Parable of the Prodigal Son

From Simple English Wikipedia, the free encyclopedia
The Return of the Prodigal Son (1773) by Pompeo Batoni

The Parable of the Prodigal Son is one of the parables of Jesus. It is found only in the Gospel of Luke at 15:11-32. The parable is about a son who wastes his share of his father's estate. He loses all his money and gets work feeding pigs—one of the lowest jobs a person can do according to the Jewish religion. He repents and returns to his father's house. He is welcomed and a feast is held. His older, dutiful brother who has worked without reward for his father resents the fuss made over the prodigal son. His father reminds him that all he has is his. He says they should still celebrate the return of the younger boy because he has come back to them. In the Western Catholic church, this parable is usually read on the third Sunday of Lent. In the Eastern Orthodox Church it is read on the Sunday of the Prodigal Son. The parable is the subject of much art, music, literature, and stage works.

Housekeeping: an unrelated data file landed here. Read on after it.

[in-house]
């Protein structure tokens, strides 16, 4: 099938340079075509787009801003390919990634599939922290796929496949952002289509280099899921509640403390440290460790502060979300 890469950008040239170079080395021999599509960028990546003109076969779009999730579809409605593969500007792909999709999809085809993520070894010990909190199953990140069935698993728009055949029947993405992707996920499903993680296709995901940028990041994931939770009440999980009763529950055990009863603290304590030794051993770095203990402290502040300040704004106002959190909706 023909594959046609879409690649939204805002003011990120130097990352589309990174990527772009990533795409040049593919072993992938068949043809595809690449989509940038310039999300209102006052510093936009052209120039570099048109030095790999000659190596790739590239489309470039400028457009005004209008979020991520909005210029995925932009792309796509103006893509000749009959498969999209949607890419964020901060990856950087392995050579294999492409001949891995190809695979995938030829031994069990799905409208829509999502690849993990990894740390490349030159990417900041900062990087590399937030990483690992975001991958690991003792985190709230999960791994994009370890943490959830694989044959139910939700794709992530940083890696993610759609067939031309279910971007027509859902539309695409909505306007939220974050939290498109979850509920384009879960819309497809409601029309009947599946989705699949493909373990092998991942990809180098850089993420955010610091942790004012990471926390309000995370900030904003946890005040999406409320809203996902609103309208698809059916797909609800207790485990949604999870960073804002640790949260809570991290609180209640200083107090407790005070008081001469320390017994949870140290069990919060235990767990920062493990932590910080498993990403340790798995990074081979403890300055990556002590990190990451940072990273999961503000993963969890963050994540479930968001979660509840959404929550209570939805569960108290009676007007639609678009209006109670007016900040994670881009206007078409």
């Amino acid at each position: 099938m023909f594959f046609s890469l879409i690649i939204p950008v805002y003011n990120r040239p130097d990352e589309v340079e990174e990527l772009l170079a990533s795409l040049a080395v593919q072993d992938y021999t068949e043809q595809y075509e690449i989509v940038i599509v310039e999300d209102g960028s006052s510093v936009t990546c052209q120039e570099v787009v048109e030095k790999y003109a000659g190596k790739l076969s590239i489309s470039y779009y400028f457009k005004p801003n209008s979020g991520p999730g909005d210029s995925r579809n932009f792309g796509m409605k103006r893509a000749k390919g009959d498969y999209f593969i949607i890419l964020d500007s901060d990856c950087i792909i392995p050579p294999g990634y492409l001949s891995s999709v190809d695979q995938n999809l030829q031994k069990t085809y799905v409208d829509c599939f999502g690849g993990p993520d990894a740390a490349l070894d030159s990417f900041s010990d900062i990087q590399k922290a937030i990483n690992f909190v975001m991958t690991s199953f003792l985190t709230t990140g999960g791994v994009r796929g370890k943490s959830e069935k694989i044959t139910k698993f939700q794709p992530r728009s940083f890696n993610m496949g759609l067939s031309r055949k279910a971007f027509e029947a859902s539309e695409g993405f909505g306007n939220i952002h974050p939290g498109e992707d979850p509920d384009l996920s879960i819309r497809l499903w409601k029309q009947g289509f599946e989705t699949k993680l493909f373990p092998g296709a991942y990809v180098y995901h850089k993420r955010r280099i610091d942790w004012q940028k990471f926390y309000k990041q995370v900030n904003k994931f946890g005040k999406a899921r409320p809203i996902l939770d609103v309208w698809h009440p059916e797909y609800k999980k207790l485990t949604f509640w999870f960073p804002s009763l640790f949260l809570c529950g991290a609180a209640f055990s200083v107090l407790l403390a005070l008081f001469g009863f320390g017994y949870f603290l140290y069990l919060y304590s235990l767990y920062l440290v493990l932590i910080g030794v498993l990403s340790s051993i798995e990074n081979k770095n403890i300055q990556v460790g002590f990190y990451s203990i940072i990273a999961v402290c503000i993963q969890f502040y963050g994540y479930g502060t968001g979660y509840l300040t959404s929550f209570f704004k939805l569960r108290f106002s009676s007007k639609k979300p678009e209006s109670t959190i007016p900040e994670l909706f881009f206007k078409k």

This is the last of three parables about loss and redemption. It follows the Parable of the Lost Sheep and the Parable of the Lost Coin. Jesus tells this parable after the Pharisees and religious leaders accuse him of welcoming and eating with "sinners."[1] The father's joy described in the parable reflects divine love,[1] the "boundless mercy of God,"[2] and "God's refusal to limit the measure of his grace."[1]

References[change | change source]

  1. 1.0 1.1 1.2 Richard N. Longenecker, The Challenge of Jesus' Parables, Eerdmans, 2000, ISBN 0-8028-4638-6, pp. 201-213.
  2. Scott Hahn, Curtis Mitch, and Dennis Walters, Gospel of Luke: The Ignatius Study Guide, 2nd ed, Ignatius Press, 2001, ISBN 0-89870-819-2, p. 51.